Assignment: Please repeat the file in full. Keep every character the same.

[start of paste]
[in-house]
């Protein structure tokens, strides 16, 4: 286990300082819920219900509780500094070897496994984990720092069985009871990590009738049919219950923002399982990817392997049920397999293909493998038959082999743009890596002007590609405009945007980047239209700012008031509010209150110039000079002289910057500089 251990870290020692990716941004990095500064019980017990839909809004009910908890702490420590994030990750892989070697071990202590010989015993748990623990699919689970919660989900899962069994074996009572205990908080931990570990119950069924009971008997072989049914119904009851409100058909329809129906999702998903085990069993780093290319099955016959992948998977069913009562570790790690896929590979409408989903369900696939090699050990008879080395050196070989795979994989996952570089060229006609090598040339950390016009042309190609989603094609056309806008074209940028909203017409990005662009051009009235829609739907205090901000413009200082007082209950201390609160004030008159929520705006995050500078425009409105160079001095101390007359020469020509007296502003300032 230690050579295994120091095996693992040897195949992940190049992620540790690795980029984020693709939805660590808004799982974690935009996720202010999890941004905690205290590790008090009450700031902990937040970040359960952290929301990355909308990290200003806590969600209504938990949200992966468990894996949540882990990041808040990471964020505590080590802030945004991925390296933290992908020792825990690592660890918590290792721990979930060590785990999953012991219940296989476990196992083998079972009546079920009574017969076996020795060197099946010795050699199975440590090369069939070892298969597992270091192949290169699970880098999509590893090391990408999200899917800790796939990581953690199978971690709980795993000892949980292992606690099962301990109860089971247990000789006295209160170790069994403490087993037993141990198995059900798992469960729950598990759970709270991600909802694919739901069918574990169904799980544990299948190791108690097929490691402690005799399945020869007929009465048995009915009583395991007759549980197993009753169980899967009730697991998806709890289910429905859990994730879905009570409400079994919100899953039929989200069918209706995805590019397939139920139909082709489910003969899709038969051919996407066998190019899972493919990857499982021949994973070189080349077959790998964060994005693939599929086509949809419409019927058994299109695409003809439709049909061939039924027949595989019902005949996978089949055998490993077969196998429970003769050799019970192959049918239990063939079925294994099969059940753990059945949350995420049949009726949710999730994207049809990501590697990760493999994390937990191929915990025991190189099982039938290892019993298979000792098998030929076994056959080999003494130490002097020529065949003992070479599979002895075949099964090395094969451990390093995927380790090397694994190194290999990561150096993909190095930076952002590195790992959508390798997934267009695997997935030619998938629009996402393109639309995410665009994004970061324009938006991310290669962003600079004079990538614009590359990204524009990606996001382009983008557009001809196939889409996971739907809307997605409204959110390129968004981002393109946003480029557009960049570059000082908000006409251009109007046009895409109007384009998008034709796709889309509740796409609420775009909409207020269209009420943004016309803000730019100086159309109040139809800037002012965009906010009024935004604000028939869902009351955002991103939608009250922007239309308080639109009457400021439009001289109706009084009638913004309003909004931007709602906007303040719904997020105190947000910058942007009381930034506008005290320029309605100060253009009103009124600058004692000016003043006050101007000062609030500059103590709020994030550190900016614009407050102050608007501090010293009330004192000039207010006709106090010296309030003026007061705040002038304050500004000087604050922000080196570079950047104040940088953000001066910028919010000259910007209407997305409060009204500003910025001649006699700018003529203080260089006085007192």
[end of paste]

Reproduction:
[in-house]
């Protein structure tokens, strides 16, 4: 286990300082819920219900509780500094070897496994984990720092069985009871990590009738049919219950923002399982990817392997049920397999293909493998038959082999743009890596002007590609405009945007980047239209700012008031509010209150110039000079002289910057500089 251990870290020692990716941004990095500064019980017990839909809004009910908890702490420590994030990750892989070697071990202590010989015993748990623990699919689970919660989900899962069994074996009572205990908080931990570990119950069924009971008997072989049914119904009851409100058909329809129906999702998903085990069993780093290319099955016959992948998977069913009562570790790690896929590979409408989903369900696939090699050990008879080395050196070989795979994989996952570089060229006609090598040339950390016009042309190609989603094609056309806008074209940028909203017409990005662009051009009235829609739907205090901000413009200082007082209950201390609160004030008159929520705006995050500078425009409105160079001095101390007359020469020509007296502003300032 230690050579295994120091095996693992040897195949992940190049992620540790690795980029984020693709939805660590808004799982974690935009996720202010999890941004905690205290590790008090009450700031902990937040970040359960952290929301990355909308990290200003806590969600209504938990949200992966468990894996949540882990990041808040990471964020505590080590802030945004991925390296933290992908020792825990690592660890918590290792721990979930060590785990999953012991219940296989476990196992083998079972009546079920009574017969076996020795060197099946010795050699199975440590090369069939070892298969597992270091192949290169699970880098999509590893090391990408999200899917800790796939990581953690199978971690709980795993000892949980292992606690099962301990109860089971247990000789006295209160170790069994403490087993037993141990198995059900798992469960729950598990759970709270991600909802694919739901069918574990169904799980544990299948190791108690097929490691402690005799399945020869007929009465048995009915009583395991007759549980197993009753169980899967009730697991998806709890289910429905859990994730879905009570409400079994919100899953039929989200069918209706995805590019397939139920139909082709489910003969899709038969051919996407066998190019899972493919990857499982021949994973070189080349077959790998964060994005693939599929086509949809419409019927058994299109695409003809439709049909061939039924027949595989019902005949996978089949055998490993077969196998429970003769050799019970192959049918239990063939079925294994099969059940753990059945949350995420049949009726949710999730994207049809990501590697990760493999994390937990191929915990025991190189099982039938290892019993298979000792098998030929076994056959080999003494130490002097020529065949003992070479599979002895075949099964090395094969451990390093995927380790090397694994190194290999990561150096993909190095930076952002590195790992959508390798997934267009695997997935030619998938629009996402393109639309995410665009994004970061324009938006991310290669962003600079004079990538614009590359990204524009990606996001382009983008557009001809196939889409996971739907809307997605409204959110390129968004981002393109946003480029557009960049570059000082908000006409251009109007046009895409109007384009998008034709796709889309509740796409609420775009909409207020269209009420943004016309803000730019100086159309109040139809800037002012965009906010009024935004604000028939869902009351955002991103939608009250922007239309308080639109009457400021439009001289109706009084009638913004309003909004931007709602906007303040719904997020105190947000910058942007009381930034506008005290320029309605100060253009009103009124600058004692000016003043006050101007000062609030500059103590709020994030550190900016614009407050102050608007501090010293009330004192000039207010006709106090010296309030003026007061705040002038304050500004000087604050922000080196570079950047104040940088953000001066910028919010000259910007209407997305409060009204500003910025001649006699700018003529203080260089006085007192």